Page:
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You Care For Your Car, So What Is Your Nervous System Maintenance Plan?

Written by: Abigail Stason, Executive Contributor

Executive Contributors at Brainz Magazine are handpicked and invited to contribute because of their knowledge and valuable insight within their area of expertise.

Executive Contributor Abigail Stason

What happens if you don’t put gas and oil in your car? It breaks down. It won’t function. You know this; therefore, you take your vehicle to the shop so the mechanic can check it. Your car will operate well for years with regular maintenance. The human body is a vessel, too. Just like your car, when you don’t care for your nervous system, it, too, will break down. It won’t function.

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There is much discussion about trauma and triggers – these experiences are the daily miles of “bumps, gravel, potholes, fender benders, and accidents” that erode your strength as a human being and leader. Furthermore, if you are a human being of a marginalized or underrepresented group, discrimination is constant, which undermines your well-being. Being excluded is terrible for your health.

Navigating the human condition in this modern world requires skill and agility. This is easily said, yet not so quickly done. What’s lacking is a nervous system maintenance plan. Unlike being able to take your car to a mechanic, you are the mechanic for your body. With a robust nervous system, you will be a strong leader, spouse, colleague, friend, parent, and human being.

Below are skills for being a human being and leader with high vitality. Here is your nervous system maintenance plan:

1. Cultivate a disciplined breathing practice

Breathing is ALWAYS number one on all lists for humans to thrive. Oxygen is to your body what gas is to your car. When you aren’t getting enough oxygen, your body will not be able to perform, and you will not be satisfied with how you are showing up. Unlike your car, however, instead of shutting down immediately, your body is like the “slow boiling frog,” before you know it, it’s too late. Your first line of offense is to breathe. Check it out right now: Are you breathing into your belly or high up in your chest? Exhale, inhale, and keep reading.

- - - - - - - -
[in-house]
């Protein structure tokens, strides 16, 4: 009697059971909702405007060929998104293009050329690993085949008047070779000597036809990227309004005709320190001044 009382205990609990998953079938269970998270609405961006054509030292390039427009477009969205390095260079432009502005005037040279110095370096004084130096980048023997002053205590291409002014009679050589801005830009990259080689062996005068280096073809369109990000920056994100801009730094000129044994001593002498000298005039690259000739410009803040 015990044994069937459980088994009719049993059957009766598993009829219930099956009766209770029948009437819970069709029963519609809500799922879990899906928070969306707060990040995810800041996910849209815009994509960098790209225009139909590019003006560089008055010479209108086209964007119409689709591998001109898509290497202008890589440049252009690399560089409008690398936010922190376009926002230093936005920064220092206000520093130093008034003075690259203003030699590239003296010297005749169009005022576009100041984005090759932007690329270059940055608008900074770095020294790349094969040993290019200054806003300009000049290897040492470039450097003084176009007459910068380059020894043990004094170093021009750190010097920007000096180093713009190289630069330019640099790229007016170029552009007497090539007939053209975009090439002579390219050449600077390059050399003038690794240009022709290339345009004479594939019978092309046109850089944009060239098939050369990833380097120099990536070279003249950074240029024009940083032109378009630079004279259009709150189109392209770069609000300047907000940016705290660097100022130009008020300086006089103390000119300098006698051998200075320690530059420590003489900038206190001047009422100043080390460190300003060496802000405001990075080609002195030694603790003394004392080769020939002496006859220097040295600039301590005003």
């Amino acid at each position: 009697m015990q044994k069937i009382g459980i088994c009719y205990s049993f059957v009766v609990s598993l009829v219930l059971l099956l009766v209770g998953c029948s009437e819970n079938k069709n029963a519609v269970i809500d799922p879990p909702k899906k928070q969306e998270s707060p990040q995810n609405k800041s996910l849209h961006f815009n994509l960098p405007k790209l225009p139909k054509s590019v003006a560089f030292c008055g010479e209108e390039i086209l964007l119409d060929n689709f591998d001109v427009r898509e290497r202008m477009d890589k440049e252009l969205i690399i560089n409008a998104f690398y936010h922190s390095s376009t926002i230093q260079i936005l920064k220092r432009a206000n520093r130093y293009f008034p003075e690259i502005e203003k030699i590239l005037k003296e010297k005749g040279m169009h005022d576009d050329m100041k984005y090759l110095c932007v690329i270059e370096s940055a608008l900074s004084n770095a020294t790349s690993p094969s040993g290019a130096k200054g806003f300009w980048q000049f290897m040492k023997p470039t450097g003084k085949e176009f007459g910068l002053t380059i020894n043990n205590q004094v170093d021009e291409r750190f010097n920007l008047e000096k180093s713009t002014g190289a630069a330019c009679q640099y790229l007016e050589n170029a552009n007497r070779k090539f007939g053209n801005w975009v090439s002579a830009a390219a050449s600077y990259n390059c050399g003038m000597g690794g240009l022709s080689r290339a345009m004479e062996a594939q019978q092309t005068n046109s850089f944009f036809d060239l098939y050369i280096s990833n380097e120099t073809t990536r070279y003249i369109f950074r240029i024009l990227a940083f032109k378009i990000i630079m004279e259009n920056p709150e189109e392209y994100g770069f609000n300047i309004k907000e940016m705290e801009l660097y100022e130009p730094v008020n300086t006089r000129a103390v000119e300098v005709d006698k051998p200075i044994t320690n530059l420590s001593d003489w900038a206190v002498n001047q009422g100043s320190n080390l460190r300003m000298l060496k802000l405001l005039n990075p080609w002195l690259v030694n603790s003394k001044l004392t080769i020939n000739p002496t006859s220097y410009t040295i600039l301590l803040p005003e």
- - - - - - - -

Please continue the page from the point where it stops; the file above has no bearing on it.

2. Know when you are following your thoughts

My teacher, Gangaji, says, “The mind is at war, and the body is the battlefield.” Now that we know the mind/body connection, you can cultivate a strong mind that relies on direct experience for wisdom instead of thoughts. You can “hack your mental chatter” with disciplined practice.

3. Recognize when you are “triggered” into fear

Fear is pervasive in society. It is essential to understand and be knowledgeable about the physiology of fear. Fortunately for us, brand-new neuroscience points to the biology of our experience – and with knowledge comes the opportunity for more evolved behavior. A massive neurological and physiological – and very real – event occurs in the body when we’re in fear. Learning how to navigate fear is essential for a healthy nervous system. It includes:

  • Knowing when you are hijacked by fear.

  • Recognizing your fear pattern: flight/fight/freeze/faint.

  • Shifting from your sympathetic to the parasympathetic nervous system

  • Calming your nervous system

4. Feel your emotions

We know scientifically that our immune system doesn’t function properly when you repress your emotions. We also know emotional fluency is non-negotiable for resilience. Despite this scientific evidence, people still refuse to feel their feelings. Let your emotions SUPPORT your body to create a healthy nervous system despite societal pressures to repress feelings.

5. Make self-care non-negotiable

To be a strong human being and leader, you must prioritize self-care. Unfortunately, there isn’t much support or encouragement in the world for prioritizing self-care. We see the individual and collective results of “running ourselves ragged.” Diseases, mental health issues, and other ailments result from not taking good care of our bodies. How you treat your body matters: what you consume, how hard you push it, and whether you integrate/rest. It all matters. There is an acknowledgment that self-care can be challenging. Make it easy – get a spouse, friend, or colleague to step into conscious thriving together. Don’t go it alone.

6. Know your capacity and how you recharge